Well, I had mixed reactions when it came to The Diving Bell and the Butterfly. I did admire the genuine story of Bauby and the tradgedy he lived with while he had locked-in syndrome, but it was a very confusing book to read. I think Mr. Hatten described it very well when he said most teens don't reall understand or appreciate the book in its entirety due to the fact that it really doesn't have a true focus or plot.
Bauby seems like an incredible man, and if someone can tell this just through his writing, then it must be true. He tells his sorrow-filled journey with such emotion and even happiness that it really makes you stop and think about what it would be like to have locked-in syndrome. He opens up to the reader and imposes very powerful subjects with testing answers to every theme or topic he brings up.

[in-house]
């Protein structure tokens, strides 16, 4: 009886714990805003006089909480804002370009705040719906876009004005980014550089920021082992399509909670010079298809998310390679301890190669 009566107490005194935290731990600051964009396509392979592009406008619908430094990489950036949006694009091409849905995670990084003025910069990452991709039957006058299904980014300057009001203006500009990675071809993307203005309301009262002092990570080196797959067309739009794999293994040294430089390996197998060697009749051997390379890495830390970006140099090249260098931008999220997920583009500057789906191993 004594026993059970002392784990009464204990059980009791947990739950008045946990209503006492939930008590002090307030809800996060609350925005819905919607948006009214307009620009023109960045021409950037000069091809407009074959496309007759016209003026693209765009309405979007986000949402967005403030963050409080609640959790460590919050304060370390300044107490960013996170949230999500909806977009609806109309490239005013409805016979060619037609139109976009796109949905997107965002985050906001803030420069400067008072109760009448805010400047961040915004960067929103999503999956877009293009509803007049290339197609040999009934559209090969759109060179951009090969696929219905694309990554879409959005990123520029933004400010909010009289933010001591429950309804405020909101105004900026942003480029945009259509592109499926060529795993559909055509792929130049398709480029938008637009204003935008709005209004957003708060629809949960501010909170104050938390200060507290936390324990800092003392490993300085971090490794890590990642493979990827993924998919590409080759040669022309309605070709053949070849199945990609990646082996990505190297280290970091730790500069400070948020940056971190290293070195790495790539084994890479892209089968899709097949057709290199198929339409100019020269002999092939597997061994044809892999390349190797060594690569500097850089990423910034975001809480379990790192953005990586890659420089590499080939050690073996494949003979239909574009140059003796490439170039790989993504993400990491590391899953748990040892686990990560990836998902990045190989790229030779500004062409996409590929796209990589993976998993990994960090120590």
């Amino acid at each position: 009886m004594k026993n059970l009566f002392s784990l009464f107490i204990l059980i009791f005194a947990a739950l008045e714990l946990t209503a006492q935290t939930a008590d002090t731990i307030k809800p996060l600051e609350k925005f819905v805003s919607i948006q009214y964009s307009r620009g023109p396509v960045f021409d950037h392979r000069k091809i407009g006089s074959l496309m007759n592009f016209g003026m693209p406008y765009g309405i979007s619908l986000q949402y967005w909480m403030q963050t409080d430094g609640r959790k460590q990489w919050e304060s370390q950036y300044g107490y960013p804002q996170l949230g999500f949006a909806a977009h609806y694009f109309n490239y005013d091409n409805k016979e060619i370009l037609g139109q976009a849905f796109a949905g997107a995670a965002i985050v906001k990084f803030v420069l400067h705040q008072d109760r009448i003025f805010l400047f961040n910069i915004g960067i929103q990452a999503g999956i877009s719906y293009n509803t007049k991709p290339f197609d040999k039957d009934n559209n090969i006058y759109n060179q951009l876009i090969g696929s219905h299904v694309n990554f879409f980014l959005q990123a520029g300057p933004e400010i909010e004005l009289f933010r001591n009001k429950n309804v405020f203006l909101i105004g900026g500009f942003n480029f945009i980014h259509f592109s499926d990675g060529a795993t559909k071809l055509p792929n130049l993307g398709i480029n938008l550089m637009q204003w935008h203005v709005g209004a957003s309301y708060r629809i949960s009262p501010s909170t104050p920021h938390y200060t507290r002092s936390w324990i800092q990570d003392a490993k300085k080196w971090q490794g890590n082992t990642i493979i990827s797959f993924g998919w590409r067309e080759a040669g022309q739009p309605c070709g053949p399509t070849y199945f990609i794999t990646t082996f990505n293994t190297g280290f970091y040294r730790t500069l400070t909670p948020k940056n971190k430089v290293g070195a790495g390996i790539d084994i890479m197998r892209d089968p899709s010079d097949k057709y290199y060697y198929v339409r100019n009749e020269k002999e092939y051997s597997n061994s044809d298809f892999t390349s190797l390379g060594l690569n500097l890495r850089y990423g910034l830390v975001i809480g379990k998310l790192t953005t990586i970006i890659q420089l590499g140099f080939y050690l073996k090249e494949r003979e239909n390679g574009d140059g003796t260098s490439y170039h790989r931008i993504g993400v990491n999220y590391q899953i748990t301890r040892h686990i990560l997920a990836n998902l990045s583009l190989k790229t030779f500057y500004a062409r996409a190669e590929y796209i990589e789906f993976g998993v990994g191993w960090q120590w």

But the cons to this memoir were numerous. Personally, I did not enjoy the randomness of his writing even though he was following his thoughts. Also, it was very confusing due to all the dreams and make-believe adventures. All the fantasy did make for a good relief from his precarious state, yet it was a bit distracting.
In conclusion, this memoir was a good read. Once you overcame the absent-minded writting style, it was touching and wholesome. This book had good moral lessons and told a story of a great man who was trapped in a diving bell, but had a mind of a butterfly...